Tuesday, October 18, 2022
The start of the 2000s was a trying time for equity investors. After the dot-com bubble burst that saw equity prices fall nearly 50% from peak to trough, it took the better part of the decade to recover those losses. It took patience, but the equity market did eventually recover. Now, the core bond index (as defined by the Bloomberg Aggregate Bond index) is seeing losses unlike any year since inception of the index. Core bonds are down nearly 16% this year and this year’s losses have wiped out five years of gains for the index. So, with the decade of low interest rates seemingly coming to an end, bond market investors may be in a similar position. However, within the fixed income markets, because bonds are not only financial instruments, but also financial obligations that pay coupons and principal repayments at par at maturity, the potential for recovery is a bit more certain than in the equity markets that relies primarily on price appreciation. So how long will it take to recover this year’s losses?
The table below provides some expectations for various fixed income markets under different interest rate scenarios. If interest rates don’t change at all, the best expectation for performance over the next year would be the index’s starting yield (dark blue highlighted section). However, if interest rates decline by 0.5%, the Bloomberg Aggregate Bond index could return over 9% over the next 12 months. Moreover, if interest rates move back into the low 3’s, the core bond index could return around 12% over the next year. Also, importantly, given where starting yields are, if interest rates increase by another 1% from current levels, only the Bloomberg Treasury index is expected to generate further negative returns. Given the move higher in yields we have already experienced this year, we think the risk/reward for owning core bonds has improved.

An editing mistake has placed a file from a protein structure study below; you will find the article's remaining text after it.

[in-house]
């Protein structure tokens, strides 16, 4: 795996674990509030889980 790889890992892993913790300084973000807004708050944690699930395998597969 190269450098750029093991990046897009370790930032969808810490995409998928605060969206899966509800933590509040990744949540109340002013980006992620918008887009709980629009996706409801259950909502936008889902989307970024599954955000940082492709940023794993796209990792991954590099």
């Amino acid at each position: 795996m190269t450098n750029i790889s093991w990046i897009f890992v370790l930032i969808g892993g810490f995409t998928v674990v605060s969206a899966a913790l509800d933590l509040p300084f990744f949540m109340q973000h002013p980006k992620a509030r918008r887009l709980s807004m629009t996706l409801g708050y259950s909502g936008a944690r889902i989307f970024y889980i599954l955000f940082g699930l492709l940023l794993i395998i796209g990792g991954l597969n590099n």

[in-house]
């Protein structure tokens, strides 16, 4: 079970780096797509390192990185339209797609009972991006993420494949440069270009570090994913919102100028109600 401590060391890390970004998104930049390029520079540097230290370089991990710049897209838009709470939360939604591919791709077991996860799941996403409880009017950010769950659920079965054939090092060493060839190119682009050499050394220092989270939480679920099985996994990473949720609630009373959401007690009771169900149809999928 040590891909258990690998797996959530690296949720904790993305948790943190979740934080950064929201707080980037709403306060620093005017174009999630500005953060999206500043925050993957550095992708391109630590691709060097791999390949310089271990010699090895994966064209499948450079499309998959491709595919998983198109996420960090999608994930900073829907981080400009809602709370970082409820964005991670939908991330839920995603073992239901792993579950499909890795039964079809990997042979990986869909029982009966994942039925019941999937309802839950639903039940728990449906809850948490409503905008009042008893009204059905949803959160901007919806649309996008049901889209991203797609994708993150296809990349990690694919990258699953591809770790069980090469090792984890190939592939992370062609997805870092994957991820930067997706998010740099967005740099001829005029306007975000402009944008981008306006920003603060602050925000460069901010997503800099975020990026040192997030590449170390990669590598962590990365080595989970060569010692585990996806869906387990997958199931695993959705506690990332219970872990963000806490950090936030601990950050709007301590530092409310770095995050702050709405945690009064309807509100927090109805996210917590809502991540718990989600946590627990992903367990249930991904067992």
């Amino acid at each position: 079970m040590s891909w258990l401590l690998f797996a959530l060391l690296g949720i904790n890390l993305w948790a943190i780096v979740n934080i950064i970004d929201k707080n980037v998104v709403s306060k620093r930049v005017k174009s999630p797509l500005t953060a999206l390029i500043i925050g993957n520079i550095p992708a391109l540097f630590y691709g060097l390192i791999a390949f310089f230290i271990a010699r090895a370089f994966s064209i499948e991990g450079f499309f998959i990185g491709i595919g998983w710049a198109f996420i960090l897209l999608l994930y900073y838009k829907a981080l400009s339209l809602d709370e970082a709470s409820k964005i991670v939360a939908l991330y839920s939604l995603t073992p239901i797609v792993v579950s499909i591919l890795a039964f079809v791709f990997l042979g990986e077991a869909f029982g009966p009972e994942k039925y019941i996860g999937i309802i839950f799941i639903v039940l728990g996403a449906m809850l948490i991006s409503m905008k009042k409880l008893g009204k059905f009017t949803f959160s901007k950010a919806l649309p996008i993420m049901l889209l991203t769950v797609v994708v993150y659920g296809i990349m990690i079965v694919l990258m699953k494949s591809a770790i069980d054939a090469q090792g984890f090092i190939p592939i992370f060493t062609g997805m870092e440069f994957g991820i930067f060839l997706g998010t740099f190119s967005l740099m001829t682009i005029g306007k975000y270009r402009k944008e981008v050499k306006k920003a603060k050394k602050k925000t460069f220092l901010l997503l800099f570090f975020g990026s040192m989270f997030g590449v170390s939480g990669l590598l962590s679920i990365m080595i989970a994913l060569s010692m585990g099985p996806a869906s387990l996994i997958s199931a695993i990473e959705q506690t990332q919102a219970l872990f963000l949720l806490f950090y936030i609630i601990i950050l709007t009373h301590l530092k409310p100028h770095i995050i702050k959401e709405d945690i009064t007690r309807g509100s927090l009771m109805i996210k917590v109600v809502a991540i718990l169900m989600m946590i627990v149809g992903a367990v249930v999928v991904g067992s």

While it may be tempting to hide out in cash or other short-term financial instruments, we think the potential for price appreciation within core fixed income could help offset the earlier losses faster than collecting income alone. There is no doubt that this year has been a challenging year for core bond investors but we do think the worst is behind us. Like the equity markets at the beginning of the 2000s, it will take patience to fully recover this year’s losses, but we think the best way to do that is to stay invested lest you may miss out on the recovery in the fixed income markets that will eventually occur.
This material is for general information only and is not intended to provide specific advice or recommendations for any individual. There is no assurance that the views or strategies discussed are suitable for all investors. To determine which investment(s) may be appropriate for you, please consult your financial professional prior to investing.
Investing involves risks including possible loss of principal. No investment strategy or risk management technique can guarantee return or eliminate risk in all market environments. For more information on the risks associated with the strategies and product types discussed please visit https://lplresearch.com/Risks
References to markets, asset classes, and sectors are generally regarding the corresponding market index. Indexes are unmanaged statistical composites and cannot be invested into directly. Index performance is not indicative of the performance of any investment and do not reflect fees, expenses, or sales charges. All performance referenced is historical and is no guarantee of future results.
Unless otherwise stated LPL Financial and the third party persons and firms mentioned are not affiliates of each other and make no representation with respect to each other. Any company names noted herein are for educational purposes only and not an indication of trading intent or a solicitation of their products or services.
All information is believed to be from reliable sources; however, LPL Financial makes no representation as to its completeness or accuracy.
For a list of descriptions of the indexes and economic terms referenced in this publication, please visit our website at lplresearch.com/definitions.